The St. Paul School Board voted Wednesday night to let current juniors at Arlington High School attend the building next year, but not sophomores.
The vote caps a week in which the board voted to close Arlington and five other schools as a way to balance a $27 million budget gap.
"This is one of the hardest decisions we probably, hopefully, as a board will have to make," said Superintendent Valeria Silva, during Wednesday's meeting. "But the bottom line is we're going to create the best we can create so they can graduate with the best education."
Current Arlington students had argued they should be allowed to stay next year because the building will still be used when a different program moves in. They made emotional pleas to the board during a 10-hour meeting Tuesday night.
Proponents of the "juniors-only" option noted the school next year will include pared back options for those students, including fewer electives and after-school activities. That's why board member Jean O'Connell said she wasn't in favor of including current sophomores.
"We would do a disservice to the current sophomores to have two of their four high school years in a limited curriculum-based setting," O'Connell said.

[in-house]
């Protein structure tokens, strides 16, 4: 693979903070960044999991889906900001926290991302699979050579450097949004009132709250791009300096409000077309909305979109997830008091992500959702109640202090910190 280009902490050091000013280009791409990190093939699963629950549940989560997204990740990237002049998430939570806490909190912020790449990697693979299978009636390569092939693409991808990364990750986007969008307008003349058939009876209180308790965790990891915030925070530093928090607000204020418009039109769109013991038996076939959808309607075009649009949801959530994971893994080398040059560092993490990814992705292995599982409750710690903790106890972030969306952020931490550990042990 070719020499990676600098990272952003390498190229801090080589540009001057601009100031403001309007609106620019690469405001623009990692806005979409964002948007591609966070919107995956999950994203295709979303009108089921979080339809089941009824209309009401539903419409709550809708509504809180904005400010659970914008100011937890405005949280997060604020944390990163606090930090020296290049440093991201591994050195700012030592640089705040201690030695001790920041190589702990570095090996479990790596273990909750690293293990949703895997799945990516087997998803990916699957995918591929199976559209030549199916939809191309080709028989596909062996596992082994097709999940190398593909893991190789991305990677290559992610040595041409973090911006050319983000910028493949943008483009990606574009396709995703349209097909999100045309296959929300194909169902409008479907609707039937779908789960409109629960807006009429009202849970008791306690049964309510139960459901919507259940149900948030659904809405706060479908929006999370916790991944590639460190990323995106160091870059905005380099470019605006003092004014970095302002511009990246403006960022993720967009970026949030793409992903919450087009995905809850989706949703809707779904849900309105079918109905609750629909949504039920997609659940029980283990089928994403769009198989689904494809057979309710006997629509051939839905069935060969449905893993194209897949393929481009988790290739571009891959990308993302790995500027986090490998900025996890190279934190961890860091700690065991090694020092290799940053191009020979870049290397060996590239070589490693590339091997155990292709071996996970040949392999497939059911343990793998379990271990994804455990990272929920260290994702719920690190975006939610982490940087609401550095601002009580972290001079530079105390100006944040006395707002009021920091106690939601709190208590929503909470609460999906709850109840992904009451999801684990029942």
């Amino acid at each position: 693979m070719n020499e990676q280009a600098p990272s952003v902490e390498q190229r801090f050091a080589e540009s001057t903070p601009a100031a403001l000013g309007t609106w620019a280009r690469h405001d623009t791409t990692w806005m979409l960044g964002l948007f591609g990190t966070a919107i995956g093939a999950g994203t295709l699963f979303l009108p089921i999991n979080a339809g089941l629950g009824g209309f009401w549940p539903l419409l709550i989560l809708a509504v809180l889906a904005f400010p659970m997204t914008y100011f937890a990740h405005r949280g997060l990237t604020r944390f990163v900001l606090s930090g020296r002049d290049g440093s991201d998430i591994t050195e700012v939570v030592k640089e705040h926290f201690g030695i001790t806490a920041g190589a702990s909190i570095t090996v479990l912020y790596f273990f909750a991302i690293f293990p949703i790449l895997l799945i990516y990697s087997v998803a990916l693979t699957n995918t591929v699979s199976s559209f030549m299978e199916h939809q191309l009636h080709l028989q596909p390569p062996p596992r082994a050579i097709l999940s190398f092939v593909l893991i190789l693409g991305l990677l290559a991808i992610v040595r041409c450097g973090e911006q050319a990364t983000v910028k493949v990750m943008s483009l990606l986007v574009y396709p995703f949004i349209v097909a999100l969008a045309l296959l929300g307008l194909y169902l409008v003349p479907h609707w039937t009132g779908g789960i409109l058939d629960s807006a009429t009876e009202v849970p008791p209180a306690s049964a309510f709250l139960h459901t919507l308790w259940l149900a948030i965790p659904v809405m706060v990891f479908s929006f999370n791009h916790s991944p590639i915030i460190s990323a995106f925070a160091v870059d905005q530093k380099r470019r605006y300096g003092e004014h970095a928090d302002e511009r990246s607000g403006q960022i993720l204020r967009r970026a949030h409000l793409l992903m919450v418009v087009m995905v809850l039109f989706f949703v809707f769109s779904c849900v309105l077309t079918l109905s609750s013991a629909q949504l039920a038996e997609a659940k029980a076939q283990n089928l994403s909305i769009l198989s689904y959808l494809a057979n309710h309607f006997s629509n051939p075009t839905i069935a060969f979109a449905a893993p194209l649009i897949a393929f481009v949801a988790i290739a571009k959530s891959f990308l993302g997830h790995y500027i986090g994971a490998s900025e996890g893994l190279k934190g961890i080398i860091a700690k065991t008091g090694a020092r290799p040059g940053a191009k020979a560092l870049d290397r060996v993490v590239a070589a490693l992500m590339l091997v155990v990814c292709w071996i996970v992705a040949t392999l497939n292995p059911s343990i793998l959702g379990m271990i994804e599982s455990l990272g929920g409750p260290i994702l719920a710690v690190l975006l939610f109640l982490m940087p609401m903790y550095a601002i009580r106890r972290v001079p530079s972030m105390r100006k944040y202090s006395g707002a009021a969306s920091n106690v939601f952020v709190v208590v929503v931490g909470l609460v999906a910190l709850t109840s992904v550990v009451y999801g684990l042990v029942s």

The plan was approved 4-2, with John Brodrick and Keith Hardy voting 'no' - the board's seventh member, Anne Carroll, had left the meeting to attend another district function.
Brodrick said current sophomores should be been included.
"But if we're talking about No Child Left Behind, I think those kids not only think they're being left behind - but they're not wanted and being discarded," Brodrick said.
The vote also requires at least 150 current juniors to enroll to take effect, to ensure the program's viability. That might prove hard to accomplish, if feelings expressed during Tuesday's meeting are any indication.
Junior LaDawn Morris was one of the students in attendance and said she's not sure she'll attend Arlington next year even though she now will be able to with the board's action.
"We're still lacking the people who deserve this as well - the juniors deserve this as well as the seniors," Morris said. "They've contributed as much to Arlington High School as much as upcoming seniors have, so why do they have to get dropped?"
Even with all the cuts made this week, Wednesday night's board meeting ended with the revelation that the district was still about $500,000 short of balance its budget, but members said those cuts could be discussed later. A new budget doesn't have to be in place until June.